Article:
and my message to-day is aimed primarily at you guys out there.
I have had a great life and always felt healthy.
and I stand here to-day due to 3 people -
1) My WIFE,
2) in spite of my CONSULTANT,
However, in 2011 I was getting up to go to the toilet a few times during the night
and my WIFE made me go to the Doctors.
The Dr did a blood test which was to check my PSA (Prostate Specific Antigen)
The result came back as 32.6 nanograms/millilitre.
The normal level for this is usually around 4 to 5 depending on your age.
Anything above that is SERIOUS.
I was immediately sent to Hospital for tests, which were very invasive.
The result of these test was I had EXTREME PROSTATE CANCER.
The CONSULTANT sat my wife and I down and told us the news, They could do nothing for me
it was too far advanced - GO HOME AND PUT MY AFFAIRS IN ORDER I had a few months to live, but I was going to die.
My wife was distraught.
I said, I'm going to beat this.
How, I didn't know, but I was determined. Years ago a Dr told me I would never walk again after I
had a very serious accident - and I am so contrary - I said to him, I'll show you - 2 years later I was walking.
I still seem to be as Contrary as ever.
I started to look up everything I could about cancer and Prostate in particular.
I found a site about an Austrian Dr Johanna Budwig, where she was curing cancer using FLAX SEED OIL.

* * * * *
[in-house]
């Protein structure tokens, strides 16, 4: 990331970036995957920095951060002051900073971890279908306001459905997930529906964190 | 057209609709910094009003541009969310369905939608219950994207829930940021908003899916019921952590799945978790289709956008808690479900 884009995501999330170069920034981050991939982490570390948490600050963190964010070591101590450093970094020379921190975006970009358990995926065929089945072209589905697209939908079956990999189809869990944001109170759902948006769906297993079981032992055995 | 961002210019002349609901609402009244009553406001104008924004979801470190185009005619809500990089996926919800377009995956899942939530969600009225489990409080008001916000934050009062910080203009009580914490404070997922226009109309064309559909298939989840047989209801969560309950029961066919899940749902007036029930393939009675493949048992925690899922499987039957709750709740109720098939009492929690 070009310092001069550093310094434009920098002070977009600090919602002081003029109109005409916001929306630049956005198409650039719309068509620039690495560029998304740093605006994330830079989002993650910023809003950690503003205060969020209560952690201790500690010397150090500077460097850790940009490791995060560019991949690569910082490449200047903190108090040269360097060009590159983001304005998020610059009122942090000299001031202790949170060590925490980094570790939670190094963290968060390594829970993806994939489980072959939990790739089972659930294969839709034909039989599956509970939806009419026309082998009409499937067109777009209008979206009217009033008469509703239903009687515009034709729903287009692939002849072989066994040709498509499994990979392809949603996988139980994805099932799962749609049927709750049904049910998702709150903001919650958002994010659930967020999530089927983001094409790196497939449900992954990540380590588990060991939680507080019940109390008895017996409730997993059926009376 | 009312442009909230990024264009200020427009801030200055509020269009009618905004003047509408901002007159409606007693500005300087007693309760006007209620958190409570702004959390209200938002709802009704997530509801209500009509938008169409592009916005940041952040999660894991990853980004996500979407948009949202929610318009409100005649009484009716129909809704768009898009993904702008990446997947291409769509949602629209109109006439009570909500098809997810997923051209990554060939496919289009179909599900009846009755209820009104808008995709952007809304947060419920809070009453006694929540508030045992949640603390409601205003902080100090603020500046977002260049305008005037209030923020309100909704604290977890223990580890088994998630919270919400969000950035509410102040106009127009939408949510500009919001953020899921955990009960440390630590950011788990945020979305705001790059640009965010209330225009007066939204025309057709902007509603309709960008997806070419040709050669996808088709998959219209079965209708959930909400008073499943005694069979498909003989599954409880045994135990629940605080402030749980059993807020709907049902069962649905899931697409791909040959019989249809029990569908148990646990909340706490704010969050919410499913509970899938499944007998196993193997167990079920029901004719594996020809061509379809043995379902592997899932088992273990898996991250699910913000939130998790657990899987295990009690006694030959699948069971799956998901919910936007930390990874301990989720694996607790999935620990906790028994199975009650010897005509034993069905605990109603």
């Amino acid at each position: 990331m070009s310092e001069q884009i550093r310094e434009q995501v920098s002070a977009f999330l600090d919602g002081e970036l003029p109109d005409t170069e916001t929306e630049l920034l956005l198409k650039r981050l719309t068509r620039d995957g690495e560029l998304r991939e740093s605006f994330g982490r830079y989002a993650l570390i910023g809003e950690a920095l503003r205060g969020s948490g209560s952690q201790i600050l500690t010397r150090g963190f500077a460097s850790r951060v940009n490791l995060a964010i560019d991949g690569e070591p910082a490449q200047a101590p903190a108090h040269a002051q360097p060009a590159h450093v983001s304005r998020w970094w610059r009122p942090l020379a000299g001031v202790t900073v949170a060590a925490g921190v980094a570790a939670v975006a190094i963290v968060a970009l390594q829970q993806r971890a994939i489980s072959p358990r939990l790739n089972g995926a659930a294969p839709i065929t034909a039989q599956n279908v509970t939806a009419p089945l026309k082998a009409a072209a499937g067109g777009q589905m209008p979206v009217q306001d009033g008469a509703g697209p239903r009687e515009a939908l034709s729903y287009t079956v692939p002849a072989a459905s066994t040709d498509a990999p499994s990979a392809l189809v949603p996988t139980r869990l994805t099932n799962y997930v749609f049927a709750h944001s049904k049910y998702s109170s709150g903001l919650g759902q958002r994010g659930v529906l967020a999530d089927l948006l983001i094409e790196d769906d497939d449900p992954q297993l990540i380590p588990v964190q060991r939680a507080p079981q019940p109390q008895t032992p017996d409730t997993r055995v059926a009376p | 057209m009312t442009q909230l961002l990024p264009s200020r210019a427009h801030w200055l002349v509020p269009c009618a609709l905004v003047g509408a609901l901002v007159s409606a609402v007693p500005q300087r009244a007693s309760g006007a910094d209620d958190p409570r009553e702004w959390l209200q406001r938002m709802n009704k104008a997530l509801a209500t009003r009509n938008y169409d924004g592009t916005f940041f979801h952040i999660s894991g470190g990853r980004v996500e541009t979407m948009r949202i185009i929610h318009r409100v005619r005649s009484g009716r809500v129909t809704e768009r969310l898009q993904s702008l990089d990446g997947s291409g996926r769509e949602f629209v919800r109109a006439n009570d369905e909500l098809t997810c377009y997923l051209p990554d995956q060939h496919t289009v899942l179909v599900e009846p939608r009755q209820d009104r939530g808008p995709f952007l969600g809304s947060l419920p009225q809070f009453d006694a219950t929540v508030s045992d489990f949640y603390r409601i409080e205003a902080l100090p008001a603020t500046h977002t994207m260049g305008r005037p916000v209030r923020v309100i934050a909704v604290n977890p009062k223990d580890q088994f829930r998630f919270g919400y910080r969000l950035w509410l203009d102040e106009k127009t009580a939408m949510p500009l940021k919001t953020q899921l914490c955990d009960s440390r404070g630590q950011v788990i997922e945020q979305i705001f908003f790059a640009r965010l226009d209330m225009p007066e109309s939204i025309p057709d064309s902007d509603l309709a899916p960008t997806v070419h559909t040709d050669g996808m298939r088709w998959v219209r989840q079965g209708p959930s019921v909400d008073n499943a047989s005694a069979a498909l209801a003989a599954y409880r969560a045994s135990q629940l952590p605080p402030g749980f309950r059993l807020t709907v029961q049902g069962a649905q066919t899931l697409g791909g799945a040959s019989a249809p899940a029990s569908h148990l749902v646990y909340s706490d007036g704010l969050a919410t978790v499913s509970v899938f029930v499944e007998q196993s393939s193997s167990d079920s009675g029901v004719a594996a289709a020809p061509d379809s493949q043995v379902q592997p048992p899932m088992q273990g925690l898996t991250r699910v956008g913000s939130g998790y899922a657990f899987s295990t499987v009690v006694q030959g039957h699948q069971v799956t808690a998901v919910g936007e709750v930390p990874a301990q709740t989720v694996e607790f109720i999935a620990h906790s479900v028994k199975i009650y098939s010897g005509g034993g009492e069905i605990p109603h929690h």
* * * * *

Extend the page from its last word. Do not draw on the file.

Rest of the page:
I bought her diet book and started taking the Mix she suggested.
This was coupled with a vegetarian diet and regular exercise - Oxygen (deep breathing) helps kill cancer cells.
NO MEATS, SUGARS, Spirits, etc as these feed cancer cells.
After a month in November 2011 my PSA had come down from 32.6 to 27.8
This was good news, something was working.
The only trouble was, it was not working fast enough.
At this rate, I was going to be dead before I was cured.
There had to be another way.
I continued researching and with the diet, in January 2012 My Psa was now 25.7
At 2 a month, I was in trouble, it would take me around 11 months to reach a PSA of 4
I had three months.
Then I came across an article by Rick Simpson in Canada, where he claimed Hemp Oil cured cancers.
OK I thought I'll give this a try - simple you would think - TRY TO GET SOME.
I knew that it was against the Law, so my decision was, do I obey a stupid law and die, or do I ignore it and live.
I put out a request on Facebook, explaining what I was going through.
A few days later I received a small container of Black liquid and what to do with it.
Take a drop, the size of a GRAIN OF RICE 3 times a day. What did I have to lose?
Try judging what amount a grain of rice is - not easy, however the good thing is YOU CAN'T OVERDOSE.
One time I missjudged the dose using the end of a spoon - the best sleep I ever had was the result.
However, the taste of this stuff to me was disgusting.
My wife overcame this easily as she made me little balls of dates and nuts blended and mixed with
some of the Oil which made it more bearable and almost pleasant.
Taking one around 10pm solved the sleep challenge and next day there were no after effects whatsoever.
In 90 days I had no more cancer.
The other effects the Oil had were:
A burn I had on the back of my hand for over 30 years was healed.
An Appendix scar the thickness of my pinky finger has all but disappeared.
I Feel healthier than I have ever done in years.
Who do you know three years after being diagnosed with incurable cancer looks like me?